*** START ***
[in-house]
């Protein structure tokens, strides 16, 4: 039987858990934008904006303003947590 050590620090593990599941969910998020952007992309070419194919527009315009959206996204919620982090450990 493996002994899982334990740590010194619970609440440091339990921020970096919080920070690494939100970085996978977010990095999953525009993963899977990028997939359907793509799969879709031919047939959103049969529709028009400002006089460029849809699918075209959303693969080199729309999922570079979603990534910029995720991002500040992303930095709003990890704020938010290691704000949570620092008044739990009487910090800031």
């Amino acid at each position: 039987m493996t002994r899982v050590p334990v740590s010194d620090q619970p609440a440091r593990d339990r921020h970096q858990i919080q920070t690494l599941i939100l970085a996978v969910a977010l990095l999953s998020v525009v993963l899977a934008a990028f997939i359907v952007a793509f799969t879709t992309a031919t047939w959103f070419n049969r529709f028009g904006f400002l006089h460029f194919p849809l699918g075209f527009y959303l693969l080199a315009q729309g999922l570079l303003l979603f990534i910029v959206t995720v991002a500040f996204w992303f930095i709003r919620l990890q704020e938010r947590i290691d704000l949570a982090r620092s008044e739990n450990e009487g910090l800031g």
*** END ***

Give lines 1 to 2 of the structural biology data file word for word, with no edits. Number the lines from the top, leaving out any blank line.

[in-house]
């Protein structure tokens, strides 16, 4: 039987858990934008904006303003947590 050590620090593990599941969910998020952007992309070419194919527009315009959206996204919620982090450990 493996002994899982334990740590010194619970609440440091339990921020970096919080920070690494939100970085996978977010990095999953525009993963899977990028997939359907793509799969879709031919047939959103049969529709028009400002006089460029849809699918075209959303693969080199729309999922570079979603990534910029995720991002500040992303930095709003990890704020938010290691704000949570620092008044739990009487910090800031």